Kenya has to wait for one year to withdraw from the International Criminal Court, the President of the Assembly of the States Parties has said.
Ambassador Tiina Intelmann made the statement as the International Criminal Court began the trial of Kenya's Vice President William Ruto at The Hague in the Netherlands yesterday.
Mr. Ruto and President Uhuru Kenyatta are accused of orchestrating the 2007 post election violence in Kenya.
The elections were won by ex-President Mwai Kibaki trouncing his closest challenger Raila Odinga.
The Kenyan parliament last week approved a motion to withdraw the country's membership of the International Criminal Court.
"The existence of the ICC is based on international legal instrument that countries are free to join. They are also free to quit. Although I hope that Kenya will not quit the ICC family," Ambassador Intelmann said.
Quoting article 127 of the Rome Statute, Ambassador Intelmann told the media in Uganda's capital Kampala on Tuesday that the withdrawal will take effect a year after a formal notification is made.
"State Party may, by written notification addressed to the Secretary- General of the United Nations, withdraw from this Statute. The withdrawal shall take effect one year after the date of receipt of the notification, unless the notification specifies a later date," reads article 127 of the Statute.
She dismissed allegations that the ICC was selectively targeting particular state players, adding that the court is independent in its dealings.
"The Rome statute is a legal instrument that is available for states to join to guarantee that in the case that national proceedings fail, there will still be accountability for the gravest crime" she said.
The court was established with the main aim of fighting against impunity for the most serious crimes of concern to the international community as a whole, including genocide, crimes against humanity, war crimes and aggression.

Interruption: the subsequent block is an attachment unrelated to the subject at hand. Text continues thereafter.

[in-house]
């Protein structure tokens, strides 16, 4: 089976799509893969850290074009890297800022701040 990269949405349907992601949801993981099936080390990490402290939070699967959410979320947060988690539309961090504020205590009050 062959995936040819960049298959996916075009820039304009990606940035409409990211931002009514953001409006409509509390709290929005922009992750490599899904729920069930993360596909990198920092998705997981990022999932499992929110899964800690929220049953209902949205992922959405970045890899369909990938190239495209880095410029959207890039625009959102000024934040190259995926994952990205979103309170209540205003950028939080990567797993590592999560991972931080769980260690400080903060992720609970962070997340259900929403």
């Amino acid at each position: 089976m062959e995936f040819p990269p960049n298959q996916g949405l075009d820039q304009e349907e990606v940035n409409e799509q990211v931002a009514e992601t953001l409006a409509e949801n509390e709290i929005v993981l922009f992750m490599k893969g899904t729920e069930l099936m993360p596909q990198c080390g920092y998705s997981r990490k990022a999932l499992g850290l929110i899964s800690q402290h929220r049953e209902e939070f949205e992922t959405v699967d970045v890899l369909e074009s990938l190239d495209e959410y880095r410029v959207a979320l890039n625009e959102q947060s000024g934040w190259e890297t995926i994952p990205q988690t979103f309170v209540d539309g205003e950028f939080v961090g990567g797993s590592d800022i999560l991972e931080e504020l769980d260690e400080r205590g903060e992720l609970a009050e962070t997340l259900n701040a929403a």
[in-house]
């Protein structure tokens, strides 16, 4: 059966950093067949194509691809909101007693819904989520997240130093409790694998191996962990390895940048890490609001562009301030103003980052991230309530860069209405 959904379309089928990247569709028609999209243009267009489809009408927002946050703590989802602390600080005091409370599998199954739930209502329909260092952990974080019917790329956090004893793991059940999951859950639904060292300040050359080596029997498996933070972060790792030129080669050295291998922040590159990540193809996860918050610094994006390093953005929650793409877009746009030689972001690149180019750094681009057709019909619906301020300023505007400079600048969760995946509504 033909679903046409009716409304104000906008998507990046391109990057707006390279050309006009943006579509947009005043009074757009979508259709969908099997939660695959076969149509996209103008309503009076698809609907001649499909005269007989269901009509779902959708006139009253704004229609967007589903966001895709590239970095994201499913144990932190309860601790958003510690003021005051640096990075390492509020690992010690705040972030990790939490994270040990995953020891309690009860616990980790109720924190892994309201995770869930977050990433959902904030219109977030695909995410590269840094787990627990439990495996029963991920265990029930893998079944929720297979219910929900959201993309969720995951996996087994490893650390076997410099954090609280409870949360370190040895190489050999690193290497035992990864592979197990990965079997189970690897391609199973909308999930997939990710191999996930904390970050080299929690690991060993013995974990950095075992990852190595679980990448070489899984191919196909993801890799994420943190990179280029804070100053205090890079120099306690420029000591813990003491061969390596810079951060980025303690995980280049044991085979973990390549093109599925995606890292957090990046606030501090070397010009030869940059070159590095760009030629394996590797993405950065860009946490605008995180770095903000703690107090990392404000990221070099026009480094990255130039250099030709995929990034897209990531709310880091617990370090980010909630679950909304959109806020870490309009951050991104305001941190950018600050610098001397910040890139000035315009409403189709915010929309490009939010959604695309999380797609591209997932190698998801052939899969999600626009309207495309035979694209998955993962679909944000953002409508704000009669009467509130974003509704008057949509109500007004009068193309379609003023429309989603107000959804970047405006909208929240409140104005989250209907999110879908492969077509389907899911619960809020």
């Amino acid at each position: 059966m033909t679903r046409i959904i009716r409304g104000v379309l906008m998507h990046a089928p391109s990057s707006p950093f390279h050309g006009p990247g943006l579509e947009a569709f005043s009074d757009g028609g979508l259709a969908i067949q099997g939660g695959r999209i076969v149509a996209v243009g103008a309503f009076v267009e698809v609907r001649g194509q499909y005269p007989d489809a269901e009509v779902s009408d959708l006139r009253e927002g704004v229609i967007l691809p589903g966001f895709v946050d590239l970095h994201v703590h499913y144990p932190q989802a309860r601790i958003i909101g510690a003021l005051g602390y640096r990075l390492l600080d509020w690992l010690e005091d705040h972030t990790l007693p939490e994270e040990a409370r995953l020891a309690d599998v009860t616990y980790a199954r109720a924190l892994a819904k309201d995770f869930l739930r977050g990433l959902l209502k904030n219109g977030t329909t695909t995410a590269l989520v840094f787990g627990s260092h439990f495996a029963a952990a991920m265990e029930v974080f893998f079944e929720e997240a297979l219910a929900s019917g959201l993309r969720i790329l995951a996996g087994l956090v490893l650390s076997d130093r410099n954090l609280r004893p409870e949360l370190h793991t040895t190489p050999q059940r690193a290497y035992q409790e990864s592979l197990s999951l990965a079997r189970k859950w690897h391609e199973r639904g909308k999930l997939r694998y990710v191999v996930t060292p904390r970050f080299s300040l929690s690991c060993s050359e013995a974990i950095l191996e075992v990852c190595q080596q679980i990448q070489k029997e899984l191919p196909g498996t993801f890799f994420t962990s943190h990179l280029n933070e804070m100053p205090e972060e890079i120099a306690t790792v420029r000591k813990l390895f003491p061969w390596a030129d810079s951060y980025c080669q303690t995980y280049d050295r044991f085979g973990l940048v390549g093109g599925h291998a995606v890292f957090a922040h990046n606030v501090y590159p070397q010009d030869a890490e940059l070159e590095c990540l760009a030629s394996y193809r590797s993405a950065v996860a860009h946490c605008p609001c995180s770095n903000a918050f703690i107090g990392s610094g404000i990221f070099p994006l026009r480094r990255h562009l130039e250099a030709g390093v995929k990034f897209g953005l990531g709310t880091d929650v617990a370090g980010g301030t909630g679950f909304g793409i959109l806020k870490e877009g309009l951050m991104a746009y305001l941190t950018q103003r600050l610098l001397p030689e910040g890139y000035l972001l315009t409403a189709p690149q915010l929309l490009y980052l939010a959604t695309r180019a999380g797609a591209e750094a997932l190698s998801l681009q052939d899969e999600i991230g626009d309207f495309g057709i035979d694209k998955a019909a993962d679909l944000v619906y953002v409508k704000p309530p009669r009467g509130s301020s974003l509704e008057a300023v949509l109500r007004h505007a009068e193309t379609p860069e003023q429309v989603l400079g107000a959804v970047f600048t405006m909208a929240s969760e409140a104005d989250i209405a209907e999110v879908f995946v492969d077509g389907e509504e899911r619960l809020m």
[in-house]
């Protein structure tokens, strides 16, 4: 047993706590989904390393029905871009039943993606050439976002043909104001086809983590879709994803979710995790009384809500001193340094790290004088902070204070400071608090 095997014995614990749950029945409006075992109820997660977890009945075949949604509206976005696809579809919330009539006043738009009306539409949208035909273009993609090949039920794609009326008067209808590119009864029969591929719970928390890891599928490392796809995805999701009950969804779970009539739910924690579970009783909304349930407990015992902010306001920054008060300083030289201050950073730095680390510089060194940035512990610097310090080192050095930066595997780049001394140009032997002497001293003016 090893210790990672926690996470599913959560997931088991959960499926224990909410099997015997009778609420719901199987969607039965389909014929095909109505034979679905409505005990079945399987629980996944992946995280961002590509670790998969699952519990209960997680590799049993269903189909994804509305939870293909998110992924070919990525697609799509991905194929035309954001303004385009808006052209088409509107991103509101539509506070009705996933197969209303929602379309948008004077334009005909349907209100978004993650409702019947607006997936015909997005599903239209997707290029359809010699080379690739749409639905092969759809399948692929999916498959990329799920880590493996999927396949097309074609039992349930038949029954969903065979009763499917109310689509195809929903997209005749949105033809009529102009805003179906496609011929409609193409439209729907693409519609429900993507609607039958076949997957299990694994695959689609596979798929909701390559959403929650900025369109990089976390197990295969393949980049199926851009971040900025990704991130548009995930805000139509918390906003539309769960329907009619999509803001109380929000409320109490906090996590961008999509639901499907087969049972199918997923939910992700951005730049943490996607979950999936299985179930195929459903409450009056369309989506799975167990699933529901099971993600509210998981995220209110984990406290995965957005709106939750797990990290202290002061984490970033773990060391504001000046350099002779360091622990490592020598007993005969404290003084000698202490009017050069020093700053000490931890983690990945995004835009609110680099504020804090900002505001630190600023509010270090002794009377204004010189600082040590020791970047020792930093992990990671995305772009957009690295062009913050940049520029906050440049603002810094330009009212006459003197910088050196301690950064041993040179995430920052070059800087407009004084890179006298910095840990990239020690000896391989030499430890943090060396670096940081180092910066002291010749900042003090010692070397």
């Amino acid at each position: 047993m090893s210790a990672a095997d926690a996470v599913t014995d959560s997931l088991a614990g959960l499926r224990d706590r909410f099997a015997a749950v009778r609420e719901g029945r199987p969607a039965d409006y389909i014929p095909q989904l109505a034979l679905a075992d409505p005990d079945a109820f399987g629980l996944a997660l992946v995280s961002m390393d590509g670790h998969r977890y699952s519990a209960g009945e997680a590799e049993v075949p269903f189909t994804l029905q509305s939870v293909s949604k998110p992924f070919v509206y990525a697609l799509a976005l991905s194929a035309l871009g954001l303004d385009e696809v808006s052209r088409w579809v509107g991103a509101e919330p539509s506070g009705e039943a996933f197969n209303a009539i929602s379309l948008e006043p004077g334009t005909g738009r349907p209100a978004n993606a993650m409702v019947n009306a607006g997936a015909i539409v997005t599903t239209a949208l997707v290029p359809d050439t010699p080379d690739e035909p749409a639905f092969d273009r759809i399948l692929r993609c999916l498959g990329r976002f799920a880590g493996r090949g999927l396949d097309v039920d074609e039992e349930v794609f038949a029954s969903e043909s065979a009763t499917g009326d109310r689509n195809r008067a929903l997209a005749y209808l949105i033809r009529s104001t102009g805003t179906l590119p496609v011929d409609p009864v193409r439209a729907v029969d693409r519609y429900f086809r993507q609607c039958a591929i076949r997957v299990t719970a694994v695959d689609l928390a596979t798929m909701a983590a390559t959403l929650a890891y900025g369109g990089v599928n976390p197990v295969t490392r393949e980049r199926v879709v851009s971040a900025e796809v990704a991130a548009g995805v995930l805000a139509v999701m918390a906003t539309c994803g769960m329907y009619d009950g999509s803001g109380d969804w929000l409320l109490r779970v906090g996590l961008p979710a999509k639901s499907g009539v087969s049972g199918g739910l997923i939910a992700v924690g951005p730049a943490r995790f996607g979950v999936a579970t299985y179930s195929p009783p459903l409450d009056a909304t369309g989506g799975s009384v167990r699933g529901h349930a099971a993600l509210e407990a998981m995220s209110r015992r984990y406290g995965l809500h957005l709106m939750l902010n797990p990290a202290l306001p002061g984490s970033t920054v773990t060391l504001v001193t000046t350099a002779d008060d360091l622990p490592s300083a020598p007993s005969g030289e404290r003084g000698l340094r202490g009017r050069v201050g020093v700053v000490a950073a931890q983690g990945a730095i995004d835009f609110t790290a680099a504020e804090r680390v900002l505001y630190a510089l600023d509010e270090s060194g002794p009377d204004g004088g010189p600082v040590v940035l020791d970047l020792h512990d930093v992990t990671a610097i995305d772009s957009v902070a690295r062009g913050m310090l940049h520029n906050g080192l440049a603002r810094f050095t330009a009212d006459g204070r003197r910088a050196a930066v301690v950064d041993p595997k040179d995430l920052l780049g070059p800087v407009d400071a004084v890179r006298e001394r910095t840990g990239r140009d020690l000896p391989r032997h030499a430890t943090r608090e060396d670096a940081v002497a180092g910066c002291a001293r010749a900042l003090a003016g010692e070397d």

Currently the ICC is handling eight situations that were referred to the court by the states themselves or the United Nations Security Council.
The cases before the court include that of Uganda's LRA rebel commander Joseph Konyi and five of his top commanders. Other cases involve state referrals including the Democratic Republic of Congo Central African Republic, and Mali.
The cases of Libya, Sudan and Ivory Coast were referred to the court by the United Nations Security council.
While the case of Kenya and Ivory Coast are Prosecutor's initiative, authorized by ICC judges.
The court on Tuesday started the trial of Kenyan Vice president and there is an impending trial of the country's new president. William Ruto and President Uhuru Kenyatta are the first sitting political leaders to see the inside the ICC in history.
The President of the Assembly of the States Parties has just concluded an intensive ten day tour of Uganda and Democratic Republic of Congo to assess projects of the ICC trust fund of victims of war.
She visited projects in Gulu Northern Uganda, Ituri, Bunia and Kivu in KDRC as well.
There are 110,000 beneficiaries of the ICC Trust fund for victims.
Pieter De Baan the executive director of the fund said they provide limbs to people who have suffered and who otherwise would not be able to generate any income, and give them a chance to work.
"The fund provides rehabilitation and psychological assistance to former child soldiers and women who were raped, so that these people can become fully fledged members of society" De Baan said.
Out of the 122 state parties to the ICC, 34 countries are from Africa. The withdrawal of Kenya will bring the number to 33.